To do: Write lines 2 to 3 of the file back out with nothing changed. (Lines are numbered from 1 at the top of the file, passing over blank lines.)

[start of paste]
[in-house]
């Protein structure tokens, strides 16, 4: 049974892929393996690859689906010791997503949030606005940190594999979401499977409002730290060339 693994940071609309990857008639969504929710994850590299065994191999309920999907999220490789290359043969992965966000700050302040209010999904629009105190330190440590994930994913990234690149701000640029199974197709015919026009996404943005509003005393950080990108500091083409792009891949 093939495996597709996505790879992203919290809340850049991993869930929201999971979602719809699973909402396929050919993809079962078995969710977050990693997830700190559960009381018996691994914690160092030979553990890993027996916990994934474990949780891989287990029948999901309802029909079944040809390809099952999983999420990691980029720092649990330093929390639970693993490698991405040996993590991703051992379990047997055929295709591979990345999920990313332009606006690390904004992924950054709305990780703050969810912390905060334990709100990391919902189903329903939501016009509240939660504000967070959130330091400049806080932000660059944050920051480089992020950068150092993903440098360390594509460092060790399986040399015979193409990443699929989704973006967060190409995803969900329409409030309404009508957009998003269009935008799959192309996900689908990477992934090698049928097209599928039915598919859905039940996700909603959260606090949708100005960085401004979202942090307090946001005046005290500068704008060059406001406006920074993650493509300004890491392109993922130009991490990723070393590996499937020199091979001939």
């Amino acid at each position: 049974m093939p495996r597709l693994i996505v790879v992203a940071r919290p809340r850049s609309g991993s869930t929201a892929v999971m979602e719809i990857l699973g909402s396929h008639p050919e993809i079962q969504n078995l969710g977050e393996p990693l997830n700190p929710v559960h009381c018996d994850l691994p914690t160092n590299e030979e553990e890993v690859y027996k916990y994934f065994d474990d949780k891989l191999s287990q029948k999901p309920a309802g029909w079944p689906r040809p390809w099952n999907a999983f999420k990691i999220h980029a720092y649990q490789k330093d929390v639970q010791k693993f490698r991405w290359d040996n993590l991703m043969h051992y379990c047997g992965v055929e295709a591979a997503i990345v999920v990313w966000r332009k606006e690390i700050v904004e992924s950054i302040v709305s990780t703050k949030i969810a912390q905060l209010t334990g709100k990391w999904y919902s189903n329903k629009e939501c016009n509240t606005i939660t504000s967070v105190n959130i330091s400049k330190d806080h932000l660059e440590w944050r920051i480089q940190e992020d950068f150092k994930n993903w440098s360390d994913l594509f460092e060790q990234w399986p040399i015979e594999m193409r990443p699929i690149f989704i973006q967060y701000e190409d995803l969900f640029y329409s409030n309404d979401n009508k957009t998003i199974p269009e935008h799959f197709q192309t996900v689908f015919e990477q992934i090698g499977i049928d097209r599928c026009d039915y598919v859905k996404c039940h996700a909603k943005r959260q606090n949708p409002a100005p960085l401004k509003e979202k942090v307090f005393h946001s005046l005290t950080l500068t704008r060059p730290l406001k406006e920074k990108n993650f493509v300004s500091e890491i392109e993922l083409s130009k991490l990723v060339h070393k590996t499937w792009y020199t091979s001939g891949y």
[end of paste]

């Protein structure tokens, strides 16, 4: 049974892929393996690859689906010791997503949030606005940190594999979401499977409002730290060339 693994940071609309990857008639969504929710994850590299065994191999309920999907999220490789290359043969992965966000700050302040209010999904629009105190330190440590994930994913990234690149701000640029199974197709015919026009996404943005509003005393950080990108500091083409792009891949 093939495996597709996505790879992203919290809340850049991993869930929201999971979602719809699973909402396929050919993809079962078995969710977050990693997830700190559960009381018996691994914690160092030979553990890993027996916990994934474990949780891989287990029948999901309802029909079944040809390809099952999983999420990691980029720092649990330093929390639970693993490698991405040996993590991703051992379990047997055929295709591979990345999920990313332009606006690390904004992924950054709305990780703050969810912390905060334990709100990391919902189903329903939501016009509240939660504000967070959130330091400049806080932000660059944050920051480089992020950068150092993903440098360390594509460092060790399986040399015979193409990443699929989704973006967060190409995803969900329409409030309404009508957009998003269009935008799959192309996900689908990477992934090698049928097209599928039915598919859905039940996700909603959260606090949708100005960085401004979202942090307090946001005046005290500068704008060059406001406006920074993650493509300004890491392109993922130009991490990723070393590996499937020199091979001939």
């Amino acid at each position: 049974m093939p495996r597709l693994i996505v790879v992203a940071r919290p809340r850049s609309g991993s869930t929201a892929v999971m979602e719809i990857l699973g909402s396929h008639p050919e993809i079962q969504n078995l969710g977050e393996p990693l997830n700190p929710v559960h009381c018996d994850l691994p914690t160092n590299e030979e553990e890993v690859y027996k916990y994934f065994d474990d949780k891989l191999s287990q029948k999901p309920a309802g029909w079944p689906r040809p390809w099952n999907a999983f999420k990691i999220h980029a720092y649990q490789k330093d929390v639970q010791k693993f490698r991405w290359d040996n993590l991703m043969h051992y379990c047997g992965v055929e295709a591979a997503i990345v999920v990313w966000r332009k606006e690390i700050v904004e992924s950054i302040v709305s990780t703050k949030i969810a912390q905060l209010t334990g709100k990391w999904y919902s189903n329903k629009e939501c016009n509240t606005i939660t504000s967070v105190n959130i330091s400049k330190d806080h932000l660059e440590w944050r920051i480089q940190e992020d950068f150092k994930n993903w440098s360390d994913l594509f460092e060790q990234w399986p040399i015979e594999m193409r990443p699929i690149f989704i973006q967060y701000e190409d995803l969900f640029y329409s409030n309404d979401n009508k957009t998003i199974p269009e935008h799959f197709q192309t996900v689908f015919e990477q992934i090698g499977i049928d097209r599928c026009d039915y598919v859905k996404c039940h996700a909603k943005r959260q606090n949708p409002a100005p960085l401004k509003e979202k942090v307090f005393h946001s005046l005290t950080l500068t704008r060059p730290l406001k406006e920074k990108n993650f493509v300004s500091e890491i392109e993922l083409s130009k991490l990723v060339h070393k590996t499937w792009y020199t091979s001939g891949y």